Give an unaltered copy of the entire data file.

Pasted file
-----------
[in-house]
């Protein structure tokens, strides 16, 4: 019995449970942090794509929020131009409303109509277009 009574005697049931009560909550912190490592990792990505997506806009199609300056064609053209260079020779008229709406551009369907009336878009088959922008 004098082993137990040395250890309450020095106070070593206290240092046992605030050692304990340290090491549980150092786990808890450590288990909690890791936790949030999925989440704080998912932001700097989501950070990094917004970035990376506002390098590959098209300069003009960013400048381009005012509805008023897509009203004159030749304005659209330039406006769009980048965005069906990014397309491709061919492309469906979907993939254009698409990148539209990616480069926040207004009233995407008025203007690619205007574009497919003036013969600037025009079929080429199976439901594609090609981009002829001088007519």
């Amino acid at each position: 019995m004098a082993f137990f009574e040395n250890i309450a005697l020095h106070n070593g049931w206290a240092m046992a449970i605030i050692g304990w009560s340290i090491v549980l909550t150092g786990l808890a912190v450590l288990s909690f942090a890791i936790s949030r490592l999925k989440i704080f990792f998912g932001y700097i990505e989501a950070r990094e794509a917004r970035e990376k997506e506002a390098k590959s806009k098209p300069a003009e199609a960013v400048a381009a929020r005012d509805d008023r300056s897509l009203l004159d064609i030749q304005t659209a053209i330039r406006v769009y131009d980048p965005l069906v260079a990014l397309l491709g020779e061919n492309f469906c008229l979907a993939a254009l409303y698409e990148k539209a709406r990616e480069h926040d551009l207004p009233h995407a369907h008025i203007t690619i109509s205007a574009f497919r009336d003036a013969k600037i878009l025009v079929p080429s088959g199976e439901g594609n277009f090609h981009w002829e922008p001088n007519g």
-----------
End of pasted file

[in-house]
């Protein structure tokens, strides 16, 4: 019995449970942090794509929020131009409303109509277009 009574005697049931009560909550912190490592990792990505997506806009199609300056064609053209260079020779008229709406551009369907009336878009088959922008 004098082993137990040395250890309450020095106070070593206290240092046992605030050692304990340290090491549980150092786990808890450590288990909690890791936790949030999925989440704080998912932001700097989501950070990094917004970035990376506002390098590959098209300069003009960013400048381009005012509805008023897509009203004159030749304005659209330039406006769009980048965005069906990014397309491709061919492309469906979907993939254009698409990148539209990616480069926040207004009233995407008025203007690619205007574009497919003036013969600037025009079929080429199976439901594609090609981009002829001088007519």
């Amino acid at each position: 019995m004098a082993f137990f009574e040395n250890i309450a005697l020095h106070n070593g049931w206290a240092m046992a449970i605030i050692g304990w009560s340290i090491v549980l909550t150092g786990l808890a912190v450590l288990s909690f942090a890791i936790s949030r490592l999925k989440i704080f990792f998912g932001y700097i990505e989501a950070r990094e794509a917004r970035e990376k997506e506002a390098k590959s806009k098209p300069a003009e199609a960013v400048a381009a929020r005012d509805d008023r300056s897509l009203l004159d064609i030749q304005t659209a053209i330039r406006v769009y131009d980048p965005l069906v260079a990014l397309l491709g020779e061919n492309f469906c008229l979907a993939a254009l409303y698409e990148k539209a709406r990616e480069h926040d551009l207004p009233h995407a369907h008025i203007t690619i109509s205007a574009f497919r009336d003036a013969k600037i878009l025009v079929p080429s088959g199976e439901g594609n277009f090609h981009w002829e922008p001088n007519g």